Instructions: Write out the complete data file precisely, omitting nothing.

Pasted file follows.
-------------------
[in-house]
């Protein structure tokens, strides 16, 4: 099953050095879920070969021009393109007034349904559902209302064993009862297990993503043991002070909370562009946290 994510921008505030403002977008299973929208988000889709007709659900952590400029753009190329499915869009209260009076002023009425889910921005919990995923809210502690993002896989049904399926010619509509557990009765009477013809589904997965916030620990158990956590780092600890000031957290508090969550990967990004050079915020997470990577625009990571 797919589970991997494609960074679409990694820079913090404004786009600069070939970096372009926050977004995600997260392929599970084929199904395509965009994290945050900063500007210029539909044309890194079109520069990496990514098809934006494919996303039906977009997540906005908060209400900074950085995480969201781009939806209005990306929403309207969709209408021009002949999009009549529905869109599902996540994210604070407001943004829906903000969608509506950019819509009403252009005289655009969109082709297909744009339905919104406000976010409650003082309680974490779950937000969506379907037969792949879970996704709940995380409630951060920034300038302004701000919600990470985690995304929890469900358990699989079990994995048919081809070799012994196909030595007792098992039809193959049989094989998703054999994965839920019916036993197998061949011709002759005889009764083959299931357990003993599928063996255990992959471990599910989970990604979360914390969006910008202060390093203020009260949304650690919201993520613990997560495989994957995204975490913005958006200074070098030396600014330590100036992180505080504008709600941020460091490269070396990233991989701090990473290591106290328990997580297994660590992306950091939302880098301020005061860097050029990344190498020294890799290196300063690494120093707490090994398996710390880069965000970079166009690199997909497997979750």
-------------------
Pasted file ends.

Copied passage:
[in-house]
């Protein structure tokens, strides 16, 4: 099953050095879920070969021009393109007034349904559902209302064993009862297990993503043991002070909370562009946290 994510921008505030403002977008299973929208988000889709007709659900952590400029753009190329499915869009209260009076002023009425889910921005919990995923809210502690993002896989049904399926010619509509557990009765009477013809589904997965916030620990158990956590780092600890000031957290508090969550990967990004050079915020997470990577625009990571 797919589970991997494609960074679409990694820079913090404004786009600069070939970096372009926050977004995600997260392929599970084929199904395509965009994290945050900063500007210029539909044309890194079109520069990496990514098809934006494919996303039906977009997540906005908060209400900074950085995480969201781009939806209005990306929403309207969709209408021009002949999009009549529905869109599902996540994210604070407001943004829906903000969608509506950019819509009403252009005289655009969109082709297909744009339905919104406000976010409650003082309680974490779950937000969506379907037969792949879970996704709940995380409630951060920034300038302004701000919600990470985690995304929890469900358990699989079990994995048919081809070799012994196909030595007792098992039809193959049989094989998703054999994965839920019916036993197998061949011709002759005889009764083959299931357990003993599928063996255990992959471990599910989970990604979360914390969006910008202060390093203020009260949304650690919201993520613990997560495989994957995204975490913005958006200074070098030396600014330590100036992180505080504008709600941020460091490269070396990233991989701090990473290591106290328990997580297994660590992306950091939302880098301020005061860097050029990344190498020294890799290196300063690494120093707490090994398996710390880069965000970079166009690199997909497997979750």